Many people ask me how much should they tell their children or other heirs about their estate planning legal program.
Most of the time, I tell them that it is a personal decision. But the decision regarding what to tell your children or heirs about your estate can be broken down into two questions:
(1) Do I tell my heirs what I own (How much?)?
(2) Do I tell them why I made certain estate planning decisons (the Why)?
Regarding telling your heirs WHAT you own, there are two schools of thought. One school suggests that you NOT tell your heirs what you own because you don't want them to rely on a future inheritance and be less productive today. Or perhaps you don't tell them what you own because you plan to "spend their future inheritance."
Others, however, want their heirs to know what they own. Some parents feel it can be a good teaching moment when the children know how the parents saved and sacrificed to build an estate, and perhaps some of that can "rub off" on the children.
The bigger issue, however, is how you communicate the WHY of your decisions. If you don't communicate the WHY you made decisions, it leaves your heirs guessing, or wondering, why you did what you did.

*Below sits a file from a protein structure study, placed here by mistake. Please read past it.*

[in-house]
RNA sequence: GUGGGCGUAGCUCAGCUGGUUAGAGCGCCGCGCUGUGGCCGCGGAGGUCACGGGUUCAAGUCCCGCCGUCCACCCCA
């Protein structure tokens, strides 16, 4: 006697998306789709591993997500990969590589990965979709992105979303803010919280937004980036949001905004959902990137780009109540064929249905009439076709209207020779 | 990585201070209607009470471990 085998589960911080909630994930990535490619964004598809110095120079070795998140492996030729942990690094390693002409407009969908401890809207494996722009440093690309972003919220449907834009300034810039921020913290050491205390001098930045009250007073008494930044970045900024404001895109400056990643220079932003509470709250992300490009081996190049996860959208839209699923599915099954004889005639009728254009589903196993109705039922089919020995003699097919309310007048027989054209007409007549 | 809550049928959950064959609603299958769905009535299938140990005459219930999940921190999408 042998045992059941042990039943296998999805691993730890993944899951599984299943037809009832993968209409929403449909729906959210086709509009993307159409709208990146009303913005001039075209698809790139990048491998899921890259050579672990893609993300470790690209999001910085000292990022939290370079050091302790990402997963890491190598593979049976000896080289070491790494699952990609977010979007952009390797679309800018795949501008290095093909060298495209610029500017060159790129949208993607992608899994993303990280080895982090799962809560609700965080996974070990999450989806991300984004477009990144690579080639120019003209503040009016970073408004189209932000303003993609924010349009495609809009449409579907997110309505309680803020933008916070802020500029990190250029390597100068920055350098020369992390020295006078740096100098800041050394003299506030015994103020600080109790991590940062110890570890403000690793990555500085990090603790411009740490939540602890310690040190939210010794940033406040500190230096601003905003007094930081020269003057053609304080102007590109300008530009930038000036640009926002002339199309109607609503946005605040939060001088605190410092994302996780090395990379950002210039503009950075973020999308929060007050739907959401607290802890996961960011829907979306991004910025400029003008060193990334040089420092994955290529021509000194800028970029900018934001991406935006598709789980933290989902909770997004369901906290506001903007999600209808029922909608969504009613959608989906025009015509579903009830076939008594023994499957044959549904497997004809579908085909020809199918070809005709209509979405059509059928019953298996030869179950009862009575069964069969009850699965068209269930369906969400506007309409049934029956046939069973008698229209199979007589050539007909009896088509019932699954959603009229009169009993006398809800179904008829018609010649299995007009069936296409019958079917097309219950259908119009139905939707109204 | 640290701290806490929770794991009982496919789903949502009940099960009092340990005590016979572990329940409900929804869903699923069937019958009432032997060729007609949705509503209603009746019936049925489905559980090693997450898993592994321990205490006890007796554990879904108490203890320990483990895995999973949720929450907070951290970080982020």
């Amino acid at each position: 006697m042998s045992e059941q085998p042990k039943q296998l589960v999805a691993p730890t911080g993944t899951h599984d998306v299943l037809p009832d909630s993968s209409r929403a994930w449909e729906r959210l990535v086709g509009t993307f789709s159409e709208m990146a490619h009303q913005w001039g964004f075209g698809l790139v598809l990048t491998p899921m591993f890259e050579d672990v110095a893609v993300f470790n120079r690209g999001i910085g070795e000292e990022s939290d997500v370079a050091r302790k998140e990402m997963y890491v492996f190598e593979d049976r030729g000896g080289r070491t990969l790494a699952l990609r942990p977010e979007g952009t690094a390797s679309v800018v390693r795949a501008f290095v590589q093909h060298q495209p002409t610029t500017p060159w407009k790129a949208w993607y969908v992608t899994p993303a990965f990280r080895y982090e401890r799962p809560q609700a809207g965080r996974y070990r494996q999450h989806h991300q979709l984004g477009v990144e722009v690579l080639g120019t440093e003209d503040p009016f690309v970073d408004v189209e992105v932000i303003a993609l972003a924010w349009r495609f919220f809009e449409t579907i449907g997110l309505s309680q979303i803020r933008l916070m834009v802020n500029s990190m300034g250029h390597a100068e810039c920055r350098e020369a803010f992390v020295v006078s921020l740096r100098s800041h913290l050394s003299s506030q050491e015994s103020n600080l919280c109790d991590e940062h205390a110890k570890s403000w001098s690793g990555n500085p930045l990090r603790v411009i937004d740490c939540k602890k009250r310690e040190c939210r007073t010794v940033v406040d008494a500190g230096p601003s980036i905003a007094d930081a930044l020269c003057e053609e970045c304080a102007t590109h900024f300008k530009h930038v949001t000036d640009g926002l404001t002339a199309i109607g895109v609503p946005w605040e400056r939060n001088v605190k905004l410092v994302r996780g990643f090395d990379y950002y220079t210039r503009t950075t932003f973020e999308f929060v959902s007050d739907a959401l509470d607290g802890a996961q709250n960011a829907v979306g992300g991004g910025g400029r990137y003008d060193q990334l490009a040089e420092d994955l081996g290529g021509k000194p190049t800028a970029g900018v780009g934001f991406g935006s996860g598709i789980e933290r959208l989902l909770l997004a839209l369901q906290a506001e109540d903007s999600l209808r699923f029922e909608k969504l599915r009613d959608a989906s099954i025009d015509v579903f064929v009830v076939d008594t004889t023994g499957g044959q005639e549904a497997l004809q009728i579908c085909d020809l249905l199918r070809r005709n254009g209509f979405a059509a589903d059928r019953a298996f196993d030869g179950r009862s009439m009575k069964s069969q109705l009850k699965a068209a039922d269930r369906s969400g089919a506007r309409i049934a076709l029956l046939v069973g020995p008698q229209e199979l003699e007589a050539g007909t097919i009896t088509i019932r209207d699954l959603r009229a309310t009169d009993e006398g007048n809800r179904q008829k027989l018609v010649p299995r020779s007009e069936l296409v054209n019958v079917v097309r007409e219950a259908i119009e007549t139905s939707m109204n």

During the estate planning process, you will be required to make many decisions. Some of the questions you will be required to answer include:
(1) Who will oversee the settling of your estate after you die (as either the "executor" or "trustee")?
(2) Who will handle your financial matters while you are alive but do not have the capacity to make your own financial decisions?
(3) Who will have the authority to make your medical decisions and access your medical records when you no longer can medical decisions for yourself?
(4) Why did you make the decision you did regarding life-sustaining procedures?
(5) If you left specific bequests to certain people, why?
(6) Regarding your grandchildren, either why or why not did you include or exclude them?
If you don't communicate your WHY, survivors are left guessing. You don't want them guessing.
So how do you communicate your WHY. Well, everyone is different. Some people communicate their WHY in a family meeting after the estate planning program is in place. Some people write a letter to their survivors explaining their WHY. Typically, it's not a good idea to expect the attorney to put your WHY in the formal legal documents.
So, you could either way regarding telling your heirs WHAT you own. But communicating your WHY, either during your lifetime, or in some communication you leave behind, can potentially keep their heirs calm and keep the survivors' relationships intact or even prosperous.
This post is for informational purposes only and does not provide legal advice. Please do not act or refrain from acting based on anything you read on this site. Using this site or communicating with Rabalais Estate Planning, LLC, through this site does not form an attorney/client relationship.
Louisiana Estate Planning Attorney
Phone: (225) 329-2450